DoD

November 8, 2013

Commissaries to start scanning IDs

commissary

FORT LEE, Va. – Commissaries will soon begin scanning customers’ Department of Defense ID cards at checkouts as the Defense Commissary Agency continues its pursuit to deliver a 21st century benefit.

The commissary at Fort Lee, Va., became the first store to scan ID cards on Oct. 22 as the first part of an agency-wide rollout to all stores that begins Nov. 10 and will be completed by mid-January.

Commissary shoppers are used to showing their ID cards to establish their eligibility to use the commissary. By scanning the ID at checkout, DeCA will no longer need to maintain any personal information on customers in its computer systems, such as the system used for customers who write checks. Scanning will also help improve the commissary benefit for all patrons, according to Joseph H. Jeu, DeCA director and CEO.

“In addition to verifying customers as authorized commissary patrons, we’ll gain information that will give us a better understanding of our patrons, allowing the agency to provide the commissary benefit more effectively and efficiently,” Jeu said.

Cross-referenced with other DOD data, the scan data will give DeCA useful information about patron usage, by military service, along with customer demographics that does not identify specific personal data of an individual. This will eventually help the agency identify shopping needs and preferences – information that is essential in today’s retail business environment. It will also allow more accurate reporting to the military services on commissary usage.

The demographic information DeCA will use is strictly limited to: card ID number, rank, military status, branch of service, age, household size and ZIP codes of residence and duty station. DeCA will not be using any personal information such as names, addresses or phone numbers.

“The methods, processes and information we’ll use will not compromise our customers’ privacy – they can be sure of that,” Jeu said. “We’re putting technology to work to better understand our customers and ensure the commissary benefit continues to remain relevant to them now and in the future.”

For more information on ID card scanning, visit www.commissaries.com/documents/contact_deca/faqs/id_card_scanning.cfm.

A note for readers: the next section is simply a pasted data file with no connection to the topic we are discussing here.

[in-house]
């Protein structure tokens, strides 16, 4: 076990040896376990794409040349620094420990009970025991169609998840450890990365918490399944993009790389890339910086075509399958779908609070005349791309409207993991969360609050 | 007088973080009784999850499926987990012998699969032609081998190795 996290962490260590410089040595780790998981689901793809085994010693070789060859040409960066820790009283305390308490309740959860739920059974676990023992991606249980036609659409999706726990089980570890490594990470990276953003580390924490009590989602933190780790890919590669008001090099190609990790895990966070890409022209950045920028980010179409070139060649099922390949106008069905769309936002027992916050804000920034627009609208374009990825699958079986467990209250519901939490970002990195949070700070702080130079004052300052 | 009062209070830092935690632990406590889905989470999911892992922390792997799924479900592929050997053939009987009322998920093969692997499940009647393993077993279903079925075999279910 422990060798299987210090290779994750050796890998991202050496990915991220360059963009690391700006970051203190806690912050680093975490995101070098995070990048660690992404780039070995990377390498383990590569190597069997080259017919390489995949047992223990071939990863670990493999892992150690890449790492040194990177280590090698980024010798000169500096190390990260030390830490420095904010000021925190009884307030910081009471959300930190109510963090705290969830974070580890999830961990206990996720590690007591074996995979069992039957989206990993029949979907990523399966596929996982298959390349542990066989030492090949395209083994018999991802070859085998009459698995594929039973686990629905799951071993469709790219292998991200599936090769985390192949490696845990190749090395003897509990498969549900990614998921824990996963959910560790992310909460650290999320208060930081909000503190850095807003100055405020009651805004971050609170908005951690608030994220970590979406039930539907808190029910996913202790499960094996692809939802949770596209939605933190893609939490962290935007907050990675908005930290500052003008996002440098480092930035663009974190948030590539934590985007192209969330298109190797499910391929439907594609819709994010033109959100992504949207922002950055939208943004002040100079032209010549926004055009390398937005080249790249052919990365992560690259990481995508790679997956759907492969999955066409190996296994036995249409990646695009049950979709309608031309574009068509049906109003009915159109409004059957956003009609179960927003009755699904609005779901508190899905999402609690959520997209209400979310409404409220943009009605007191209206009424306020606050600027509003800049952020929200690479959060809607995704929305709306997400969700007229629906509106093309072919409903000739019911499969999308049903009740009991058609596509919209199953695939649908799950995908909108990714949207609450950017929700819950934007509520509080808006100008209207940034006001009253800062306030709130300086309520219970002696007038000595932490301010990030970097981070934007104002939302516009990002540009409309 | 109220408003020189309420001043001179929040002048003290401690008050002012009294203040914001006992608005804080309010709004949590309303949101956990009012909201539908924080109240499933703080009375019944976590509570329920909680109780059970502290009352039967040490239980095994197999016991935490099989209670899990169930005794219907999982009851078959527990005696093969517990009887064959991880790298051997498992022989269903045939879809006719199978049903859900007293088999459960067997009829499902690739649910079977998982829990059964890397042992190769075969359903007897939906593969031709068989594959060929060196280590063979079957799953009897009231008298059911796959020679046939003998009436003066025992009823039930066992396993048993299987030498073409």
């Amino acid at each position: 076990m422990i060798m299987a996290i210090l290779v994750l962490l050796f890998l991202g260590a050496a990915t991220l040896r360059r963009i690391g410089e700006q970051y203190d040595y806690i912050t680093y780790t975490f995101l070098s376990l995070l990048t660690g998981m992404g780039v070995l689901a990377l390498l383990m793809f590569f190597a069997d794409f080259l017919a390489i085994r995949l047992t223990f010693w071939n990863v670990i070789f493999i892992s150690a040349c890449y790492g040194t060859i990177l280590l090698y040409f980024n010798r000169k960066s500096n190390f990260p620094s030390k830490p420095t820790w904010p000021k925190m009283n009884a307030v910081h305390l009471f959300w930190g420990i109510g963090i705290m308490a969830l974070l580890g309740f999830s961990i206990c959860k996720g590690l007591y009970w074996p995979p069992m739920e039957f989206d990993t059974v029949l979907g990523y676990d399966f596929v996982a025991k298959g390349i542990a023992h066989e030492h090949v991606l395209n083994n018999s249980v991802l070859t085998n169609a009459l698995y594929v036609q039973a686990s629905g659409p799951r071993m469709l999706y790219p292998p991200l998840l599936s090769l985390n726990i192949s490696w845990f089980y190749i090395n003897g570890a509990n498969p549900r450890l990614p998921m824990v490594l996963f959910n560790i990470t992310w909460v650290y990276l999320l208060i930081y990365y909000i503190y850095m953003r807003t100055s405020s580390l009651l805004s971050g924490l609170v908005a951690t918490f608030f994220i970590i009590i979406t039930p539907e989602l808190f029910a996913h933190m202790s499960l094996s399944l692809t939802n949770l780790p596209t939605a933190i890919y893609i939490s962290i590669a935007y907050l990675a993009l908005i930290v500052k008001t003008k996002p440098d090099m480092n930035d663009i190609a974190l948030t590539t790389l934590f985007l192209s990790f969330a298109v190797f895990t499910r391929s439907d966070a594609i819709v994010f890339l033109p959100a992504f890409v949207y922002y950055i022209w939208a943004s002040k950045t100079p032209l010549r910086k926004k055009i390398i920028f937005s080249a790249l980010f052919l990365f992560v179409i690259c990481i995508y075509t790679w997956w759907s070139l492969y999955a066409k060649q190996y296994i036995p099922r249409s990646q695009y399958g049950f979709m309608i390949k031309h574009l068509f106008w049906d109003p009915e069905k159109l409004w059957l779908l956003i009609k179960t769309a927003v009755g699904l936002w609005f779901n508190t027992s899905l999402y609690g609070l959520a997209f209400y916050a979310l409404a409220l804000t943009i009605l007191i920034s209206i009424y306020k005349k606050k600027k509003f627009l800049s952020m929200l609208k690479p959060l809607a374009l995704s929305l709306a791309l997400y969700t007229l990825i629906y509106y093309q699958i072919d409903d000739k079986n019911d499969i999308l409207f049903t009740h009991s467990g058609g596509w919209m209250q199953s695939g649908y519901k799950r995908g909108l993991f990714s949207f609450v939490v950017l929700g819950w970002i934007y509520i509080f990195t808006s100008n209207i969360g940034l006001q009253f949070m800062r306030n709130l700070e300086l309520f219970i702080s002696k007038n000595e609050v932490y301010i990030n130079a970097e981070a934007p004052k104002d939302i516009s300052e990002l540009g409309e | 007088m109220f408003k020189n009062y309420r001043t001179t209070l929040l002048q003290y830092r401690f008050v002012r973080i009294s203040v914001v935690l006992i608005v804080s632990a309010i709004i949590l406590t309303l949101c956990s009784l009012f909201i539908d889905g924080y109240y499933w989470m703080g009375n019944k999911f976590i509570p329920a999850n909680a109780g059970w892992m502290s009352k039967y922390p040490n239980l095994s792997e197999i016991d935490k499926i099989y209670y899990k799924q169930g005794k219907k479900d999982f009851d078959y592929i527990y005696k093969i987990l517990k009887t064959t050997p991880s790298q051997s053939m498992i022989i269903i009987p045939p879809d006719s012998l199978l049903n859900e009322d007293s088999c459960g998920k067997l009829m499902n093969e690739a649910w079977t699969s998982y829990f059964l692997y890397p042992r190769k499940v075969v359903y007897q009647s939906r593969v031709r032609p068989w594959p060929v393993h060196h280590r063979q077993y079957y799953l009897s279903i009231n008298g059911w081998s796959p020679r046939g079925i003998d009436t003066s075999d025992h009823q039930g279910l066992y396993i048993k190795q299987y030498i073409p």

All of this week's top headlines to your email every Friday.


 
 

 

News Briefs December 19, 2014

Commissary hours The Commissary will be closed Dec. 25 and 26. Regular hours will resume Dec. 27. The Commissary will be open regular hours Dec. 31, and closed Jan. 1, 2015. For more information, call 661-277-9175. Museum hours The Air Force Flight Test Museum will be closed for the Christmas holidays starting Dec. 22 and...
 
 

412th Force Support Squadron Holiday Hours

Christmas Eve: Dec. 24 OPEN: Aero Club: 8 a.m.-4 p.m. Arts & Crafts/Auto Hobby: 9 a.m.-3 p.m. Airman & Family Readiness: 7:30 a.m.-4:30 p.m. Child Development Center: 6:15 a.m.-5 p.m. Family Child Care: 7:30 a.m.-5 p.m. High Desert Inn: Open seven-days a week, 24-hours a day Information, Tickets & Tours: 9 a.m.-5 p.m. Library: 9...
 
 
Air Force photograph by Rebecca Amber

Edwards First Sergeants council wraps up Christmas programs

Air Force photograph by Rebecca Amber The annual Angel Tree program will provide gifts for around 300 Edwards children this year. The Edwards First Sergeants Council puts on the event to help Airmen unable to buy their children...
 

 
afmc-q-and-a

Lean thinking, process improvement highlight Busch’s time at AFMC

During the last 16 years and six assignments in Air Force Materiel Command, Vice Commander Lt. Gen. Andrew Busch was challenged to find new methods to operate more efficiently in one of the most complex and diverse commands tha...
 
 
flu

Flu season: What you need to know

Flu is officially upon us. If you have ever had the flu, you know it can knock you out ó with members of your family, friends and co-workers not far behind. Today, it’s more important than ever to get your facts straight...
 
 
driving-safety

Driving safely on snow or icy roads

Unless you’re traveling through the mountains of Southern California in the winter, driving in the snow doesn’t occur very often. First off, don’t assume your vehicle can handle any road condition. Even four-w...
 




0 Comments


Be the first to comment!


Leave a Reply

Your email address will not be published. Required fields are marked *

You may use these HTML tags and attributes: <a href="" title=""> <abbr title=""> <acronym title=""> <b> <blockquote cite=""> <cite> <code> <del datetime=""> <em> <i> <q cite=""> <strike> <strong>